TV Review: Dynasty (The CW)

The first season of the CW’s Dynasty is salacious. It is also surprisingly sharp, even surpassing the original 1981-1989 ABC series in the caliber of its writing. Several key original characters, created by Richard and Esther Shapiro, are re-conceived. Several original costume motifs, plot lines and themes appear in this version, too. But the show’s first season (season two debuts on October 12) is its own combination of brisk, biting and usually interesting melodrama.

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The first major switch is from the original’s Colorado-based Denver Carrington business empire to the South’s Atlanta-based Carrington Atlantic. This allows for an engaging twist and the second major change from the old to the new Dynasty: Blake Carrington’s rival family the Colbys (and other characters such as the chauffeur) are black. Other flipping includes Sammy Jo (Heather Locklear in the original), a trailer trash tramp in the Eighties, as Sammy Jo the gay South American hustler.

Both characters bear familial connection to the second Mrs. Blake Carrington, Krystle (Linda Evans) who’s now Cristal (Nathalie Kelley). There’s a clever tie-in to almost every original character. This includes Matthew and Claudia Blaisdell, the middle class oil rig couple, butler Joseph and his mentally unstable daughter Kirby, hunky driver Michael Culhane and both Fallon and Alexis Carrington, formerly brunettes and now blondes who are each more diabolical.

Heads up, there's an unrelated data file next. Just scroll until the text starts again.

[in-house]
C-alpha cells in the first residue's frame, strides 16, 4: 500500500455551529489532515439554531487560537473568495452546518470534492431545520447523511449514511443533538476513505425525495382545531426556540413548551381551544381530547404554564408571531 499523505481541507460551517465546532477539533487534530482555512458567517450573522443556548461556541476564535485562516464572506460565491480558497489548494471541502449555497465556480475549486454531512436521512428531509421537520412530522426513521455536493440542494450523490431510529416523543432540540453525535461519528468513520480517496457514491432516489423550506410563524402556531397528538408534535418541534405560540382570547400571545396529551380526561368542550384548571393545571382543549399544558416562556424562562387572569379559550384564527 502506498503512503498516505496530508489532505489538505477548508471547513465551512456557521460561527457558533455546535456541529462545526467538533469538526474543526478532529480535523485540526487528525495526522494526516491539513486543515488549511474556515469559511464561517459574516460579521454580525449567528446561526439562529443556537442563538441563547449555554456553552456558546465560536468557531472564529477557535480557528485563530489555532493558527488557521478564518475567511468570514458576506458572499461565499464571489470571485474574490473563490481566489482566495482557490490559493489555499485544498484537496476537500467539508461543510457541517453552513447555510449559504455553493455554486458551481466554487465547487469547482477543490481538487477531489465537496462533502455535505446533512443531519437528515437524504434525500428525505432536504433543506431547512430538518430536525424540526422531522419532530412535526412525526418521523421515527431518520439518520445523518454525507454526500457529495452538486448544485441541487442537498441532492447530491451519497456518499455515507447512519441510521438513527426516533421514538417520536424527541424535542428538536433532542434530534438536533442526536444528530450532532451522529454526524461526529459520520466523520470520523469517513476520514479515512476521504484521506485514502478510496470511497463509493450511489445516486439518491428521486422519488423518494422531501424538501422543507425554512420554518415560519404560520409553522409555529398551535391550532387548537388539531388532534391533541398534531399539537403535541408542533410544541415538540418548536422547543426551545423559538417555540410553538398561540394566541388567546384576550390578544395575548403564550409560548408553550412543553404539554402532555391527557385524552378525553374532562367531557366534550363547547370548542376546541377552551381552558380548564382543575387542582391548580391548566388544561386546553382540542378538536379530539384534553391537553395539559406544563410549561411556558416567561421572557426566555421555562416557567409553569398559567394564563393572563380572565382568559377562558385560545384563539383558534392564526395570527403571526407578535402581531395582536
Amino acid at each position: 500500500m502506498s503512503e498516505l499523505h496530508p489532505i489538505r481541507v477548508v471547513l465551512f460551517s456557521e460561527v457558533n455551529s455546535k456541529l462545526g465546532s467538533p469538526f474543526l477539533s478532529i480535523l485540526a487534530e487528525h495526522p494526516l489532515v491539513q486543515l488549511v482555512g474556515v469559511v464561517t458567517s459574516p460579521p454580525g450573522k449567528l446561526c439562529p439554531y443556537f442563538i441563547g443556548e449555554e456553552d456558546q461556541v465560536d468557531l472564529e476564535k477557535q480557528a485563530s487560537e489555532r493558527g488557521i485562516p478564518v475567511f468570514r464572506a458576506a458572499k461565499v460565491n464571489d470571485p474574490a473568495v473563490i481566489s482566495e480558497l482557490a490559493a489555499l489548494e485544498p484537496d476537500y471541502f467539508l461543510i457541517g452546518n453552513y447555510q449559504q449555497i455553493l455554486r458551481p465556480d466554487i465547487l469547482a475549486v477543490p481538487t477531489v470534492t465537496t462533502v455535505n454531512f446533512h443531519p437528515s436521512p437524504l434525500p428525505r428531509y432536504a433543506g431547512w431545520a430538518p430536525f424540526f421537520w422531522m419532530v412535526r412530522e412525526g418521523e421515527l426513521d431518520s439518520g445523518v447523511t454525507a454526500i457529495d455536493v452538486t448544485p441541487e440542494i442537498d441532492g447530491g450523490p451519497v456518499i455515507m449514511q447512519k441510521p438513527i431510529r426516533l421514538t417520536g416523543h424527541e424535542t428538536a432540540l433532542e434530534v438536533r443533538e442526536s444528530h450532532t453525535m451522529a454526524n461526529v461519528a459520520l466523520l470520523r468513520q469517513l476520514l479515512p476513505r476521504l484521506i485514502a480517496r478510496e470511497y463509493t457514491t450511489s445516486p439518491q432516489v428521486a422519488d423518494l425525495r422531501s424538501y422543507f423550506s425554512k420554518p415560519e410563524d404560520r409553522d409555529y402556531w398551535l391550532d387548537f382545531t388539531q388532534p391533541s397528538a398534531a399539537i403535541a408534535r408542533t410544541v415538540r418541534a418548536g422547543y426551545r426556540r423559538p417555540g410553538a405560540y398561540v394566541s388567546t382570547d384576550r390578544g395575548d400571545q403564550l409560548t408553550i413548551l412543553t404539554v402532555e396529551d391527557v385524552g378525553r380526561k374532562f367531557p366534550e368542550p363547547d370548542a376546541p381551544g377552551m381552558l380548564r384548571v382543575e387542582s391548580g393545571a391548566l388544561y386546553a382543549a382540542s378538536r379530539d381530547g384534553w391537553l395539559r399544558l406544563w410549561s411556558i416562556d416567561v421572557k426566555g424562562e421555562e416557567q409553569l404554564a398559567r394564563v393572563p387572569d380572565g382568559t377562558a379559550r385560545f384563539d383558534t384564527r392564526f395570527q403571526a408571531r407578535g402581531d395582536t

But they’re bad in a more realistic way. All the Carrington mayhem, scheming and manipulation unfolds through the lens of plausible betrayal, family and business. The larger than life mythology remains. Steven Carrington’s still gay in the new Dynasty, though he’s less the strong, silent type that Al Corley portrayed and more like a modern version of Oscar Wilde with left-leaning politics. Also look for Ted Dinard.

The plot follows its own course, with some thematic and specific rebooting for fans of the original and plenty of sexual, interracial, intercultural points. With more socially and politically pointed, sometimes astute, commentary and snappy, often realistic lines and consistent characterization, this new Dynasty is worth checking out for “escapist” type entertainment, nothing more.

Production values include stunningly, beautifully shot scenes. I especially like that the show begins many episodes with rich, elegant details of the inner workings of the Carrington home, which adds a degree of authenticity to the more ridiculous plots.

The cast is generally outstanding, even Nicollette Sheridan as Alexis (not appearing until later episodes), playing the character with more humor than the iconic Joan Collins portrayal. Veteran actor Grant Show (Swingtown, Melrose Place) is excellent as Blake Carrington. Show makes the industrialist more human and believable in one season than John Forsythe did during the entire original series’ run.

Kelley’s Cristal is more convincing as the second wife than as the executive type but she’s fine. Rafael de la Fuente as Sammy Jo adds camp. Elizabeth Gillies as Fallon, a dominant character in the first season, carries quite a plot load and mostly pulls it off. James Mackay as Steven is also spot on. Sam Adegoke as Jeff Colby brings his own flair and stands opposite of John James’ original benevolence, Alan Dale as Joseph makes the butler a full-fledged character with distinction and Robert Christopher Riley as Michael steals every scene.